You're Using Your Toilet Paper Wrong (No, Really)

toilet paper

I bet if somebody told you you were using toilet paper wrong, you'd look at them like they had two heads. But, the fact is: You may be using toilet paper wrong. No, it doesn't require a PhD to wipe after going to the bathroom, but depending on how you're wiping, and the kind of TP you've stocked up on, you could actually wind up getting injured. No, really.


A recent article on Yahoo! revealed that "micro cuts" from cheap, coarse toilet paper (you know, the kind that they use in your office) aren't nearly as uncommon as you would think. In fact, one doctor who was interviewed for the piece likened generic toilet paper to using "sandpaper on your privates." Ouch!

But, that's not where it ends. Here are five things to keep in mind when heading into the lavatory.

1. Buy the good stuff. Like the Yahoo! article states, using rough toilet paper can inadvertently result in cuts in your nether-regions -- but that's just the tip of the iceberg. If you are unfortunate enough to nick yourself, it could turn into something much worse. "It’s important to use a soft tissue to avoid cuts and bruises that could open the skin and lead to infections," Manhattan OBGYN Daniel Roshan explains. Dr. Roshan urges his patients to splurge on a gentle toilet tissue.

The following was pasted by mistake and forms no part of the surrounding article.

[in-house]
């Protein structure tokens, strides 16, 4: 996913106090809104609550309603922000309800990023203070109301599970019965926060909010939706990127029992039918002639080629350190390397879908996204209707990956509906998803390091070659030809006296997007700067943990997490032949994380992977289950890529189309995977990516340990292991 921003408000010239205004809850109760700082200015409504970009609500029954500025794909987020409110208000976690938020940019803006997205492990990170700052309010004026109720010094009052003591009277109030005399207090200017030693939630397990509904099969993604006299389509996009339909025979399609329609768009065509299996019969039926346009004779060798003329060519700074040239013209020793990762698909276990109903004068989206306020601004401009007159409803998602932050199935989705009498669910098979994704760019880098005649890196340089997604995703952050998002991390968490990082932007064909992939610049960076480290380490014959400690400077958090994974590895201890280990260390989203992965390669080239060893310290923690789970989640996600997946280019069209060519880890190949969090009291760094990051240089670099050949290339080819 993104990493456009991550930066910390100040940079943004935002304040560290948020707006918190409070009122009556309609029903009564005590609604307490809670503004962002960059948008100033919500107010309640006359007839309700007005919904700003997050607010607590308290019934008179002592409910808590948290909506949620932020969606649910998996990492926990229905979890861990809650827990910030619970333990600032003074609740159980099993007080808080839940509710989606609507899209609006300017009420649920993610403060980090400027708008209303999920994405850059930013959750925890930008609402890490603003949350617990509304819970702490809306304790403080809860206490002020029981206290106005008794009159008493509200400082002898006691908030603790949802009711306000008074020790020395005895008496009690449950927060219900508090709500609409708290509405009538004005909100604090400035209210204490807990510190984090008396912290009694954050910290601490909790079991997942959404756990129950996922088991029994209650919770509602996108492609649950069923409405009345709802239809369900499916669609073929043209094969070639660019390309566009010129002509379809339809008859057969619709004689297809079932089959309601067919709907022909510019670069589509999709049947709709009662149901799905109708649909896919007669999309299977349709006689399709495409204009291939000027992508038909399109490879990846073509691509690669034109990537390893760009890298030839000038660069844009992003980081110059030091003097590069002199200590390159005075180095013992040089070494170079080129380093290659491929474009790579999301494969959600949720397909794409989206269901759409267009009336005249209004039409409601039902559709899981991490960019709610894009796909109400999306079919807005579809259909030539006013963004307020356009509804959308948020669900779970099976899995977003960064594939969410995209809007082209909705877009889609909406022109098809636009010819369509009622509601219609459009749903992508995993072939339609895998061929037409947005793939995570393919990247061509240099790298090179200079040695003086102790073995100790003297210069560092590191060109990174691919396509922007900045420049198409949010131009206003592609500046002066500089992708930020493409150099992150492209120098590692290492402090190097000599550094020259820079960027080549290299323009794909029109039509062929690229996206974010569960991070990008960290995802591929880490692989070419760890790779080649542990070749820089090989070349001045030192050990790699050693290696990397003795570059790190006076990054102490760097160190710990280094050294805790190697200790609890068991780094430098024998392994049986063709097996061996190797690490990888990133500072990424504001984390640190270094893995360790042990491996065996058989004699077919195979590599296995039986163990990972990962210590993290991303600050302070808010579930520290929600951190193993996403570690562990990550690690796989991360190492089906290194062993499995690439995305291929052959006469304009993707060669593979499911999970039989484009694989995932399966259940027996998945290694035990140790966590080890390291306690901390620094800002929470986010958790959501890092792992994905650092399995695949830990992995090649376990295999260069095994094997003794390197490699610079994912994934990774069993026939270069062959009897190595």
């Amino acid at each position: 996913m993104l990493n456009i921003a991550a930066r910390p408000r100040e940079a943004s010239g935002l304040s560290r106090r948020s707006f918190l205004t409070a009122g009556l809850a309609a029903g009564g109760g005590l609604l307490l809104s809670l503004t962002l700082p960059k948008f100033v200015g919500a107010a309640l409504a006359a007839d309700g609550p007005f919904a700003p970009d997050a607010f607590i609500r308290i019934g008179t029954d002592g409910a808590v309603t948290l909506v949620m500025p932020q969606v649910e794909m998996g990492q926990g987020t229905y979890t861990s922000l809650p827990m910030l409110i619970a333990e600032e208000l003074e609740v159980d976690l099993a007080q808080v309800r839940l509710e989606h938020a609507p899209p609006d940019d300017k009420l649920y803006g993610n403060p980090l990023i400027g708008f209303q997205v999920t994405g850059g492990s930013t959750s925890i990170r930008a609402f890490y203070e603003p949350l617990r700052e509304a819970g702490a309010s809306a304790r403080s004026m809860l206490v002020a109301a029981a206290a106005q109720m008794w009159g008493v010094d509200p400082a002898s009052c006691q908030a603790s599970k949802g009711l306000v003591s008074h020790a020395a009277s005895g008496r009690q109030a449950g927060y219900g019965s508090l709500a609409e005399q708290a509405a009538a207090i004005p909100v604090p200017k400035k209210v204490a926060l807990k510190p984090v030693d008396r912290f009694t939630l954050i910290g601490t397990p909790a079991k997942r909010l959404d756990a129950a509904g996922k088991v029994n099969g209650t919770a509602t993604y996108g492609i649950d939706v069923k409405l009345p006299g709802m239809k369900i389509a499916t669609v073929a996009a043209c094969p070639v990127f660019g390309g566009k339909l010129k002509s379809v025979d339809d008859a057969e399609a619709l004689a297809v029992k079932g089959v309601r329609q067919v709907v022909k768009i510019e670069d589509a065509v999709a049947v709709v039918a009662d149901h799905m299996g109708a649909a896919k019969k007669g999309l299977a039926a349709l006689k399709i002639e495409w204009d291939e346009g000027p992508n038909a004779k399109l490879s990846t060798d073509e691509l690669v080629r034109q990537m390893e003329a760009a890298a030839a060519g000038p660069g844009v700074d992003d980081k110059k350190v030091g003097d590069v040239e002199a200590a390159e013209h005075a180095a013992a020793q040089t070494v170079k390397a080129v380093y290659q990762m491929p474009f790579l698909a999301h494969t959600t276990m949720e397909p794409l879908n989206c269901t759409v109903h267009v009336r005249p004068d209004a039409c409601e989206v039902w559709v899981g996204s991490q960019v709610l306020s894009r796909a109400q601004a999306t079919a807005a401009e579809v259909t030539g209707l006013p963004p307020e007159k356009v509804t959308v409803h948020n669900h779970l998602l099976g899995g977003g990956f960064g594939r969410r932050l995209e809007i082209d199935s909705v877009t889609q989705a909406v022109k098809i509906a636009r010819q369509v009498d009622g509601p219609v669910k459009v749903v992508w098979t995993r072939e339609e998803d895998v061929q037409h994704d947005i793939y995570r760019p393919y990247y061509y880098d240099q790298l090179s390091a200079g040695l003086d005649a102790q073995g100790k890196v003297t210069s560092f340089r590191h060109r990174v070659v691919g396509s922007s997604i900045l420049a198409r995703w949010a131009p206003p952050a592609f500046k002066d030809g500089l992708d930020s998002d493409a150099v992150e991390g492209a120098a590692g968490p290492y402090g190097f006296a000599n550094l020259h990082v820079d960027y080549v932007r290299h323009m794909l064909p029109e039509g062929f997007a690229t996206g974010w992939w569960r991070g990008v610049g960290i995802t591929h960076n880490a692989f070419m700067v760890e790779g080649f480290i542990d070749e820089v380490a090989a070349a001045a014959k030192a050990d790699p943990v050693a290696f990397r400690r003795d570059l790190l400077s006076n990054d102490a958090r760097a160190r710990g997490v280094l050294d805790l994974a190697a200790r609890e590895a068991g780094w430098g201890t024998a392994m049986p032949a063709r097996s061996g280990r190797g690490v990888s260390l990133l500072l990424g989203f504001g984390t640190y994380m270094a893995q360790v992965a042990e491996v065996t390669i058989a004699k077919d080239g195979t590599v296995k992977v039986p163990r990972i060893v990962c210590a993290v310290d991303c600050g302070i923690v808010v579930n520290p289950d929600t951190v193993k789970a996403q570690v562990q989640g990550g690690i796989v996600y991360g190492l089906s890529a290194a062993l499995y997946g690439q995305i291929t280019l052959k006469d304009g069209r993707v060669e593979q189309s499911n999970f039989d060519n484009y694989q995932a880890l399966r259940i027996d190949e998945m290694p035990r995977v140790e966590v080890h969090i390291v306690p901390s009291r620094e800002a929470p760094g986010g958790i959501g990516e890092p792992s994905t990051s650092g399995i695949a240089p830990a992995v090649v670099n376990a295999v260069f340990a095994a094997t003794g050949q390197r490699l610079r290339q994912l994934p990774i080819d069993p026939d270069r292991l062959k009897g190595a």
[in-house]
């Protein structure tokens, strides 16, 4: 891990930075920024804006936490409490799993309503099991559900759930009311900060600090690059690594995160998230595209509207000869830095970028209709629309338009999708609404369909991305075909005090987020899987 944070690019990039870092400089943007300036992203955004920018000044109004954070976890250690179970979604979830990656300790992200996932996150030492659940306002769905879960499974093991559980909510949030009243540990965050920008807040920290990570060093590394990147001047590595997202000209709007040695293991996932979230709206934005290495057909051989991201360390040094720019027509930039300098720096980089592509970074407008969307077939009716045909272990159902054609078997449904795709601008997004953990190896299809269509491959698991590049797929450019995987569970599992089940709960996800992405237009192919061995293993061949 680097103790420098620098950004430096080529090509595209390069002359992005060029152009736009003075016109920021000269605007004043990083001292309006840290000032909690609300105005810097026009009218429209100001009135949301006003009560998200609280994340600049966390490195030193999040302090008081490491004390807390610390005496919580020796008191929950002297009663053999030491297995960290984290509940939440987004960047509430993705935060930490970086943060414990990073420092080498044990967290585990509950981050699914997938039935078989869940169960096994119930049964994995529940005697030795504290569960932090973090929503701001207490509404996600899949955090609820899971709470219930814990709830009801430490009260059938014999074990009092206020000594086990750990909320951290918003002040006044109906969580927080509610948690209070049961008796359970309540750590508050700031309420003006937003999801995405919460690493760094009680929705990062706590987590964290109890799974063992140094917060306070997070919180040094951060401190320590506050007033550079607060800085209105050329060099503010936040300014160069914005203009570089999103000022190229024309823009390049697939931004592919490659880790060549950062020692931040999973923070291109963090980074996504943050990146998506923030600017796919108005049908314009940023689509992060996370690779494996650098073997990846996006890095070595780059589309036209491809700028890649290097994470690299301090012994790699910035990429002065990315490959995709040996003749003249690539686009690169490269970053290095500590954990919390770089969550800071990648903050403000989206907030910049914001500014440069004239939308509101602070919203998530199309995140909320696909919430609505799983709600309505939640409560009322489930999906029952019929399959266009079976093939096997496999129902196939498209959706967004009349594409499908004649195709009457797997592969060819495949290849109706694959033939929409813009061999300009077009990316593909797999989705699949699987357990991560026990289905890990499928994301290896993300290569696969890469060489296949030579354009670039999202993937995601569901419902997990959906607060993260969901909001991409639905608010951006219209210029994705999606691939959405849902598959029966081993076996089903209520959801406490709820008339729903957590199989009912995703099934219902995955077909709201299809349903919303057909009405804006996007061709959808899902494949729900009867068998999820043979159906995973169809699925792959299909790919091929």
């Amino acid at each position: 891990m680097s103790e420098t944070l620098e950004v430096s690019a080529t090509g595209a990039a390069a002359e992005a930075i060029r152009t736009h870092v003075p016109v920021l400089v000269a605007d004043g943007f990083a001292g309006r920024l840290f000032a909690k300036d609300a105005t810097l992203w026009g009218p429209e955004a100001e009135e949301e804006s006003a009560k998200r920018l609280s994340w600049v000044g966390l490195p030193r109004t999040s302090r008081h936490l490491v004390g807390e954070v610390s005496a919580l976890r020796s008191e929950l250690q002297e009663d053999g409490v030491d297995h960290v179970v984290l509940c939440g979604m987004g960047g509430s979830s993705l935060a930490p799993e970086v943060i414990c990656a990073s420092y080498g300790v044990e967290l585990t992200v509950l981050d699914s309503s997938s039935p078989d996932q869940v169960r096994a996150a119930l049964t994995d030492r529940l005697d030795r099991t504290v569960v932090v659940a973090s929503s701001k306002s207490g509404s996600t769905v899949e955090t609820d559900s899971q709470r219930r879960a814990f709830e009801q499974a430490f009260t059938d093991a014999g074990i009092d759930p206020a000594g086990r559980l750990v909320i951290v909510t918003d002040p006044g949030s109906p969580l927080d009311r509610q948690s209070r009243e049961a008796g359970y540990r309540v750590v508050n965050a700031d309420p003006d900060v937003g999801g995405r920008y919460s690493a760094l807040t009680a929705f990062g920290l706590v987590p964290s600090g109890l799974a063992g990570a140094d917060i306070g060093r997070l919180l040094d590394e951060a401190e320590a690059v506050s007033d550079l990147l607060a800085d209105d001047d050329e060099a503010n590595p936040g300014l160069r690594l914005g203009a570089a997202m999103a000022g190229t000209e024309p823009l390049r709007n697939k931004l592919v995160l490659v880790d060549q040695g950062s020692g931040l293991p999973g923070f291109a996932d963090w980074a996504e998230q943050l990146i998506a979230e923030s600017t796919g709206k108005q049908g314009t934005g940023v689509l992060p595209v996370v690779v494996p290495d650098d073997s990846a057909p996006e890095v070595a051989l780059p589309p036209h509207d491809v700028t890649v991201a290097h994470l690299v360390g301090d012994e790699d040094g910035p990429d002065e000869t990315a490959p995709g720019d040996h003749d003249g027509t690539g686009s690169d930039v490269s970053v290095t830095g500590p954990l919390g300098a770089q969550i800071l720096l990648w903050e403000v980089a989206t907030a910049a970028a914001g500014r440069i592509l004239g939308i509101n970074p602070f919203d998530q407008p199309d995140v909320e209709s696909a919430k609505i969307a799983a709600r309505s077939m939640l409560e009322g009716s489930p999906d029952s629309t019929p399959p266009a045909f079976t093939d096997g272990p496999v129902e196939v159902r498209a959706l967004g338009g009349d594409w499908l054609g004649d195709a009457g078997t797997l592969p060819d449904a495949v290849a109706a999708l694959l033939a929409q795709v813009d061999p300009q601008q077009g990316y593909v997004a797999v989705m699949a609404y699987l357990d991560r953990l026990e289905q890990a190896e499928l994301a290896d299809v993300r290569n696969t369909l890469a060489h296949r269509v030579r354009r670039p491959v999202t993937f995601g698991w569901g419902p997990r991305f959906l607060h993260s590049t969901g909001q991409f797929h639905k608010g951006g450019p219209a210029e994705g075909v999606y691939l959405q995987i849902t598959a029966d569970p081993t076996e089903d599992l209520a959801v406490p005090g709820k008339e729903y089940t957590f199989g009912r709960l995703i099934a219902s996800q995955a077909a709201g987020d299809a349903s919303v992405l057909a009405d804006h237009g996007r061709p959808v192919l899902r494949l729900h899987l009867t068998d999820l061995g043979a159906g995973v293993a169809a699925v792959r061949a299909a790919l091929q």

2. Stay away from bleached toilet paper. Most of the toilet paper here in the United States has been bleached to give it that super white, pristine look, but if you chronically experience vaginal discomfort, this kind of toilet paper may be the culprit. After extensive allergy testing, one woman discovered that the "chronic vulvar irritation" she was experiencing was due to a formaldehyde, lanolin, and benzocaine allergy (which, yes, can be found in TP!). She switched to toilet paper that was bleached without chlorine and the symptoms disappeared. 

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3. Think twice before using wipes. Some people like to use some sort of wet wipe instead of, or in addition to, toilet paper in order to feel extra clean. But, doing so may result in severe contact dermatitis -- AKA, a really bad rash down there -- from the preservatives that are present. If you're addicted to your beloved wipes, consider lightly wetting your (unbleached) toilet paper before wiping.

4. Go easy. For people who suffer from irritated private areas, it may feel good to, well, wipe really hard in an effort to find some relief. But, bad idea. Wiping aggressively or too often will only bother the area even more, making symptoms come back even worse. Be gentle when you wipe, and as always, wipe from front to back.

5. Steer clear of anything scented or made with aloe. If your toilet paper is scented, it isn't natural. And for women who are more sensitive, using this kind of paper can result in an irritation, or worse, a yeast infection. "Fragrance can cause skin reactions, sensitivities, and allergies," notes Dr. Roshan. " It's best to stick with something plain and unscented."

Do you buy scented toilet paper?


© Adam Dunnett/Corbis


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